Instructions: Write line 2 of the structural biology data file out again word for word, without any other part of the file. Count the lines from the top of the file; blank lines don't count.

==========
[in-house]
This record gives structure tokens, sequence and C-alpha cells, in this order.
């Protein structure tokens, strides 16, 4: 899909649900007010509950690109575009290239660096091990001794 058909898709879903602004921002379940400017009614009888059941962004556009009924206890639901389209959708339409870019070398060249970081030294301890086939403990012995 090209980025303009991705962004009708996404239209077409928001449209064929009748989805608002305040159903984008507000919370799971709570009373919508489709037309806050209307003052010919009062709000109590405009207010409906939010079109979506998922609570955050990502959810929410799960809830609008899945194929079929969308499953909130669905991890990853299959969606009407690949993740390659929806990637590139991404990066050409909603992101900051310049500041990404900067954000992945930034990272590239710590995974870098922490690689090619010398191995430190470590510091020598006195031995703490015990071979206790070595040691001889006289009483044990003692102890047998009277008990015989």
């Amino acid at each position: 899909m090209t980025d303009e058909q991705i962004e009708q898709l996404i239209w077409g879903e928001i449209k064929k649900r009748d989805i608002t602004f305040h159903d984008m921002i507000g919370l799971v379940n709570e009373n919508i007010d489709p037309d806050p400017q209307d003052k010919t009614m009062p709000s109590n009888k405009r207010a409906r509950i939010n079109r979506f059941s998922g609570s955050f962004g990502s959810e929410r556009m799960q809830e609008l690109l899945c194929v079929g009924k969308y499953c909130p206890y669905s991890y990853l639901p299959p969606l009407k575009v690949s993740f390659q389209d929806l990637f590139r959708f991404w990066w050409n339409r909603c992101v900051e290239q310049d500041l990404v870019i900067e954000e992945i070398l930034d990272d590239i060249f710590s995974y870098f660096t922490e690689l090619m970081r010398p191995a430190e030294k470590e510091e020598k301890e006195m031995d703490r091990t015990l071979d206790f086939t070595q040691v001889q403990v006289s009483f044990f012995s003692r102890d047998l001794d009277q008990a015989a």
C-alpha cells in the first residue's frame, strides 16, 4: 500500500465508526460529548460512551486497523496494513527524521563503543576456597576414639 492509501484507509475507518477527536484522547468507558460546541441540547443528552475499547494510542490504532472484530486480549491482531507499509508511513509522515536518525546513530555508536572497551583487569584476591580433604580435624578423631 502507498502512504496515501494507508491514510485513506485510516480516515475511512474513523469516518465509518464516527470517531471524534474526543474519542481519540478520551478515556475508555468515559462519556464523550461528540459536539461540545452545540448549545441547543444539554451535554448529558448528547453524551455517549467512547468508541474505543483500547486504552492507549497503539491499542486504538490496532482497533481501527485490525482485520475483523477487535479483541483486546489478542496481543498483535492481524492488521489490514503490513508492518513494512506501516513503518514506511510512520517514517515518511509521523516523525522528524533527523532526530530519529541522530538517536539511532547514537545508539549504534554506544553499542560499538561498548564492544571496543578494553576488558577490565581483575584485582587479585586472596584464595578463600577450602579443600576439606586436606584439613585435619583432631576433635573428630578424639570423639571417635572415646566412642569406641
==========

This record gives structure tokens, sequence and C-alpha cells, in this order.